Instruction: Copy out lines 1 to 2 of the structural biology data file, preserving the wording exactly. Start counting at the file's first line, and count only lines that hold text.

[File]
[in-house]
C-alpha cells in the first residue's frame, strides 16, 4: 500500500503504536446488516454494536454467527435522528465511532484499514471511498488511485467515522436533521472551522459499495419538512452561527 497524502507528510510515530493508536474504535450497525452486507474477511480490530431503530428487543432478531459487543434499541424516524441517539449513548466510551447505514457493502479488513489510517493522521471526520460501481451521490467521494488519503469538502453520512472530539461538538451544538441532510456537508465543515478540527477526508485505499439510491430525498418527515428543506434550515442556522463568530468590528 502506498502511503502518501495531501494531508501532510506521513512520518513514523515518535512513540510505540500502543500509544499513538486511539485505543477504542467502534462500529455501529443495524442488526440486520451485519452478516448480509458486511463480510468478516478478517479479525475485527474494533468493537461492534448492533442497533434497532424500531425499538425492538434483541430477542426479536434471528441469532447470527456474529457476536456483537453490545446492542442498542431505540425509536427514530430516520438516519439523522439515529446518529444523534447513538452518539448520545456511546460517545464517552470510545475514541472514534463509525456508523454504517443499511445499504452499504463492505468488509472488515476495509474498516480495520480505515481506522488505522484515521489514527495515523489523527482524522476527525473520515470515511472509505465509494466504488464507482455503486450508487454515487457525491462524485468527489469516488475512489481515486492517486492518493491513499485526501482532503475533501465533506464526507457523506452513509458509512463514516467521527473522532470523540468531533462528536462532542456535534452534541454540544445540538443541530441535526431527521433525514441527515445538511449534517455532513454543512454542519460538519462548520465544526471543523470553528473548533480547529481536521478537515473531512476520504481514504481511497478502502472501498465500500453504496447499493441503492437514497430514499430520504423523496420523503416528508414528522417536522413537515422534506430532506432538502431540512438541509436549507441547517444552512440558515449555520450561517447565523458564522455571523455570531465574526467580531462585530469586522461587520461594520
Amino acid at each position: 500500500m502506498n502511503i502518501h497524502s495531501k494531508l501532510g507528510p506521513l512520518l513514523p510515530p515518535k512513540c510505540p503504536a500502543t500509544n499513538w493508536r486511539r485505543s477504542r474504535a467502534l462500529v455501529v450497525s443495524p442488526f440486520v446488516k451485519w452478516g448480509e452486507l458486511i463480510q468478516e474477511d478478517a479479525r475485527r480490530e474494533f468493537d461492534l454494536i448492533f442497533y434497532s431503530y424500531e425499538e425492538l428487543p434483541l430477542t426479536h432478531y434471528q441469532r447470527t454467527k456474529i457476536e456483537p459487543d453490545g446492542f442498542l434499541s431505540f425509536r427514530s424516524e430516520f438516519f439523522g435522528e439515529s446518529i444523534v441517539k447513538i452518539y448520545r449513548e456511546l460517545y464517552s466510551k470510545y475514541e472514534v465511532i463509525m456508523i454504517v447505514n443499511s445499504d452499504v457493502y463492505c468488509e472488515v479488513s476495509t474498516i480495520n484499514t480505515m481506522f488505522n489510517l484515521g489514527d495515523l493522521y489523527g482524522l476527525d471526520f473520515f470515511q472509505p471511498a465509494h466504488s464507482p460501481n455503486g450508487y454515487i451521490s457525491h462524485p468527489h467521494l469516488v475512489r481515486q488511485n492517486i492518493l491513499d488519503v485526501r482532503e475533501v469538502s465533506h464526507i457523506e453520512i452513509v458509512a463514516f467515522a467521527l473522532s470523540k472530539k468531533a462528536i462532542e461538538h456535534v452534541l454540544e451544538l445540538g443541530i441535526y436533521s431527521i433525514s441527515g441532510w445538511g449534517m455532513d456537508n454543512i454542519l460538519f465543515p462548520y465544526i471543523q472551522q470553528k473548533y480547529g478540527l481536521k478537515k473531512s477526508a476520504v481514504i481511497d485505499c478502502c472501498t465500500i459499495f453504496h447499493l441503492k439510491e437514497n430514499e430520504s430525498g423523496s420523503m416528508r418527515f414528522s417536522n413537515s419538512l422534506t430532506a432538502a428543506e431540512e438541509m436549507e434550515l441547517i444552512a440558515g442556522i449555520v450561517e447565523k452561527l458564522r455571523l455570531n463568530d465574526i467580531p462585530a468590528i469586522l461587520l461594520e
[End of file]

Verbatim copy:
[in-house]
C-alpha cells in the first residue's frame, strides 16, 4: 500500500503504536446488516454494536454467527435522528465511532484499514471511498488511485467515522436533521472551522459499495419538512452561527 497524502507528510510515530493508536474504535450497525452486507474477511480490530431503530428487543432478531459487543434499541424516524441517539449513548466510551447505514457493502479488513489510517493522521471526520460501481451521490467521494488519503469538502453520512472530539461538538451544538441532510456537508465543515478540527477526508485505499439510491430525498418527515428543506434550515442556522463568530468590528 502506498502511503502518501495531501494531508501532510506521513512520518513514523515518535512513540510505540500502543500509544499513538486511539485505543477504542467502534462500529455501529443495524442488526440486520451485519452478516448480509458486511463480510468478516478478517479479525475485527474494533468493537461492534448492533442497533434497532424500531425499538425492538434483541430477542426479536434471528441469532447470527456474529457476536456483537453490545446492542442498542431505540425509536427514530430516520438516519439523522439515529446518529444523534447513538452518539448520545456511546460517545464517552470510545475514541472514534463509525456508523454504517443499511445499504452499504463492505468488509472488515476495509474498516480495520480505515481506522488505522484515521489514527495515523489523527482524522476527525473520515470515511472509505465509494466504488464507482455503486450508487454515487457525491462524485468527489469516488475512489481515486492517486492518493491513499485526501482532503475533501465533506464526507457523506452513509458509512463514516467521527473522532470523540468531533462528536462532542456535534452534541454540544445540538443541530441535526431527521433525514441527515445538511449534517455532513454543512454542519460538519462548520465544526471543523470553528473548533480547529481536521478537515473531512476520504481514504481511497478502502472501498465500500453504496447499493441503492437514497430514499430520504423523496420523503416528508414528522417536522413537515422534506430532506432538502431540512438541509436549507441547517444552512440558515449555520450561517447565523458564522455571523455570531465574526467580531462585530469586522461587520461594520